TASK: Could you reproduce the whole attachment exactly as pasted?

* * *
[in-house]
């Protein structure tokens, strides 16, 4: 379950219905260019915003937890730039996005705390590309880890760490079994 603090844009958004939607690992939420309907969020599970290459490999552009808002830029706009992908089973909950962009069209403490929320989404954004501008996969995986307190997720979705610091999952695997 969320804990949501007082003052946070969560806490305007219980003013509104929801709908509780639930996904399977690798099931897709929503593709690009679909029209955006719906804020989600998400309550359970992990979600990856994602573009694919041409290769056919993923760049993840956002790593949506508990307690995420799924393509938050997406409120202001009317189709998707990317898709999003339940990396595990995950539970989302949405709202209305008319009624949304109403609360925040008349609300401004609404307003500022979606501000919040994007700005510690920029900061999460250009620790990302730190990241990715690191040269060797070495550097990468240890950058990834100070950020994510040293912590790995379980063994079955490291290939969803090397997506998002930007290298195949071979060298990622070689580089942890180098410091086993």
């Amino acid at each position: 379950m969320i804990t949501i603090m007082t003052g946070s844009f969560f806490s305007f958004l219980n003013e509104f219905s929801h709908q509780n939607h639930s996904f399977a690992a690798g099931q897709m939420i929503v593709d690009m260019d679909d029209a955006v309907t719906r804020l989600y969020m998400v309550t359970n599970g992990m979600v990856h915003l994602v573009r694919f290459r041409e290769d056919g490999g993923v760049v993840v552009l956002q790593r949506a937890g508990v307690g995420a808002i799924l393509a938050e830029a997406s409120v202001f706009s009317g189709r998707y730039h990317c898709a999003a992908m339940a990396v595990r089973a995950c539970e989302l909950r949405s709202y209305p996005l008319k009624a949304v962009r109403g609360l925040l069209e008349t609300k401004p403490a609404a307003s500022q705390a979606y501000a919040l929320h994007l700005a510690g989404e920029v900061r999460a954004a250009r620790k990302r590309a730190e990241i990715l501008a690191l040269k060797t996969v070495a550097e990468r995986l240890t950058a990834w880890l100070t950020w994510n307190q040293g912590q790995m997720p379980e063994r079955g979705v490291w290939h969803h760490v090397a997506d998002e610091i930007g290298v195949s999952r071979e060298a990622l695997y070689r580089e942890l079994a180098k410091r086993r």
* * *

[in-house]
């Protein structure tokens, strides 16, 4: 379950219905260019915003937890730039996005705390590309880890760490079994 603090844009958004939607690992939420309907969020599970290459490999552009808002830029706009992908089973909950962009069209403490929320989404954004501008996969995986307190997720979705610091999952695997 969320804990949501007082003052946070969560806490305007219980003013509104929801709908509780639930996904399977690798099931897709929503593709690009679909029209955006719906804020989600998400309550359970992990979600990856994602573009694919041409290769056919993923760049993840956002790593949506508990307690995420799924393509938050997406409120202001009317189709998707990317898709999003339940990396595990995950539970989302949405709202209305008319009624949304109403609360925040008349609300401004609404307003500022979606501000919040994007700005510690920029900061999460250009620790990302730190990241990715690191040269060797070495550097990468240890950058990834100070950020994510040293912590790995379980063994079955490291290939969803090397997506998002930007290298195949071979060298990622070689580089942890180098410091086993």
């Amino acid at each position: 379950m969320i804990t949501i603090m007082t003052g946070s844009f969560f806490s305007f958004l219980n003013e509104f219905s929801h709908q509780n939607h639930s996904f399977a690992a690798g099931q897709m939420i929503v593709d690009m260019d679909d029209a955006v309907t719906r804020l989600y969020m998400v309550t359970n599970g992990m979600v990856h915003l994602v573009r694919f290459r041409e290769d056919g490999g993923v760049v993840v552009l956002q790593r949506a937890g508990v307690g995420a808002i799924l393509a938050e830029a997406s409120v202001f706009s009317g189709r998707y730039h990317c898709a999003a992908m339940a990396v595990r089973a995950c539970e989302l909950r949405s709202y209305p996005l008319k009624a949304v962009r109403g609360l925040l069209e008349t609300k401004p403490a609404a307003s500022q705390a979606y501000a919040l929320h994007l700005a510690g989404e920029v900061r999460a954004a250009r620790k990302r590309a730190e990241i990715l501008a690191l040269k060797t996969v070495a550097e990468r995986l240890t950058a990834w880890l100070t950020w994510n307190q040293g912590q790995m997720p379980e063994r079955g979705v490291w290939h969803h760490v090397a997506d998002e610091i930007g290298v195949s999952r071979e060298a990622l695997y070689r580089e942890l079994a180098k410091r086993r």